Photos Richard Stringer.
Robin Gibson’s serene, water mall spaces at Queensland Art Gallery are ordered by pale concrete walls and ceilings and travertine floors, arranged on an orthogonal grid, with sunlit vistas to garden terraces.
Christina Waterson’s design for the temporary installation Play, a children’s exhibition, builds on Gibson’s long diagonal view from the water mall, through the Juan Miro bronze cast, to a tree beyond. The siting of the “fragmented pipe”, a principal installation element, salutes the formal order of the permanent gallery and sets up a dance with its bi-polar opposites.
Apart from dramatising a view line, the “fragmented pipe” divides the orthogonal gallery plan and creates new spatial alliances with adjacent rooms, directing unexpected views and movement to peripheral areas. The “fragmented pipe”, itself a row of five small rooms with movement-activated lights, is the instrument that creates the shape and scale and range of places for Play. Waterson herself plays with the orthogonal grid, introducing contrasting circles and triangles to construct drum and wedge-shaped rooms.
As an exhibition, Play sets out to invite creative interaction and includes a puppet theatre, computer games and a large foamblock construction yard for children. The building elements, selected by Waterson for the installation, are themselves drawn from common items found on construction sites.
These ordinary elements, however, are made extraordinary, not only by contrast with the gallery setting, but through their artful detailing, composition and siting.
In this way, Waterson’s design is a metaphor of the exhibition itself. Steel tankrooms, form-ply ramps, polyethylene road barrier balustrades and hazard-tape skirtings contribute, with the exposed studs of “incomplete” walls, to create a sense of work in progress and constructive play.
The idea of exhibiting the “temporary and incomplete within the permanent and complete” is played out again nearby, at another scale, by children who construct and demolish foam-block cubby houses at a great rate.
By building a construction yard within a completed building, the design inverts a logical order of events. Another kind of inversion occurs in Waterson’s play with scale, for example, where the giant pipe forms miniature rooms and, again, in details such as the brick-papered showcase lid that apparently floats over the display in defiance of gravity.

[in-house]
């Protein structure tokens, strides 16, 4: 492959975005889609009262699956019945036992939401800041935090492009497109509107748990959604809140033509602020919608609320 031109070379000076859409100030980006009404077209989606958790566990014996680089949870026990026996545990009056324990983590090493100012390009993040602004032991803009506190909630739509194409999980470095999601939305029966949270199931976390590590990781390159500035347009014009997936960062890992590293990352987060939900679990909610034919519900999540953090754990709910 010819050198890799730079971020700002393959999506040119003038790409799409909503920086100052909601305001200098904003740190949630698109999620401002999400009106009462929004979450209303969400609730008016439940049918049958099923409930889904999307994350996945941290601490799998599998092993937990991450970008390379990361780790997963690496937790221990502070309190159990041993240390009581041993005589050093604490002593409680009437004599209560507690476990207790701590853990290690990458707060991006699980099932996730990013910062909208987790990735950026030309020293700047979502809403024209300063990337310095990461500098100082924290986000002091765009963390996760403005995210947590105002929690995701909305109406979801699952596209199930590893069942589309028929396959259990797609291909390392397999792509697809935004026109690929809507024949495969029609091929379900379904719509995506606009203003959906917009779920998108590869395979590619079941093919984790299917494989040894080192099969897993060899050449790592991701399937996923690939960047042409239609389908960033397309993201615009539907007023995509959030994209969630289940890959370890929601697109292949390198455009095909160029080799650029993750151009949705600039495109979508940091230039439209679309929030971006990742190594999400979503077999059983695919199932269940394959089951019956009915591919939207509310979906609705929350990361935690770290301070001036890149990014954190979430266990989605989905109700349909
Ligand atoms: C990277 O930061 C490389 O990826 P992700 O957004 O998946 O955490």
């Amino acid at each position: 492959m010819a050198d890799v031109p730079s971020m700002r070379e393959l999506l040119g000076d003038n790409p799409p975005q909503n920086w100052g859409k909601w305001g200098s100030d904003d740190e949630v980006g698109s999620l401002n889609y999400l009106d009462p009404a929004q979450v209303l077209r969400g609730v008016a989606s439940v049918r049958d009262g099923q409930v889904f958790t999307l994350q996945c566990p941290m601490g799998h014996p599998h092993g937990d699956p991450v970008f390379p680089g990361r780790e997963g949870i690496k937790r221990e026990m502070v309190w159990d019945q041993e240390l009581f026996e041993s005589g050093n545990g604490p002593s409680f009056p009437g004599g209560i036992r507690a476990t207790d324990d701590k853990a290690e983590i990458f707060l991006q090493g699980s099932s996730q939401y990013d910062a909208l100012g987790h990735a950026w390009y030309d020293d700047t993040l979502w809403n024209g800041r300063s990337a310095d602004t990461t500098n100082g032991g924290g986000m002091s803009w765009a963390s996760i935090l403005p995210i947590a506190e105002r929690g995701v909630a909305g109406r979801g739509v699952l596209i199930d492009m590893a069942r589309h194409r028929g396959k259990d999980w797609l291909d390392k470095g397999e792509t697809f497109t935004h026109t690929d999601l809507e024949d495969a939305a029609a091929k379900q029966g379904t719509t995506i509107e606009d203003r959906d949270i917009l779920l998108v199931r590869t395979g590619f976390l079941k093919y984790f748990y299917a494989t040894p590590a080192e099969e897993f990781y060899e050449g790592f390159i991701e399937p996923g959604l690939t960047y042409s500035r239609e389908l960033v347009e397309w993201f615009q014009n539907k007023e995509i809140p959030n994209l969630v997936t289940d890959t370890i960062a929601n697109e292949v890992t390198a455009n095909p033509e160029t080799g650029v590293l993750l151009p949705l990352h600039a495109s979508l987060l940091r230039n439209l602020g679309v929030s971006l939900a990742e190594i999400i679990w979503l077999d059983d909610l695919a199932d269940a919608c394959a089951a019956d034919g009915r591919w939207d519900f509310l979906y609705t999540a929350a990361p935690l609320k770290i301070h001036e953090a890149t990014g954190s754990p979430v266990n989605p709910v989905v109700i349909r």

While clearly welcoming children into a place made just for them, the design avoids a uniform child-sizing in favour of variety of scales for the child, allowing the child to feel both small and large. The wear and tear after twelve weeks of children running, jumping, and rarely standing still further supports Waterson’s choice of robust construction elements, hazard signs and protective barriers. While the interactive components and three-dimensional exhibits are favourites with the children, and clearly expressed in the design, the two-dimensional work is less boldly integrated, serving mainly as a connection with the larger gallery spaces.
Waterson’s accomplished design acknowledges Gibson’s architecture and temporarily interacts with it through bi-polar opposites, metaphor and inversion – genies of the imagination that find expression, via play, in creative work.
Christina Waterson is undertaking year-out work/study before completing her Bachelor of Architecture at the University of Queensland. Brit Andresen is associate professor of architecture at the University of Queensland
Play, the Queensland Art Gallery
Exhibition Designer Christina Waterson, working collaboratively with Don Heron, acting head, design and installation, and Michael Beckmann, head of access, education and regional services. Design Manager Elliott Murray. Artisan Warren Watson.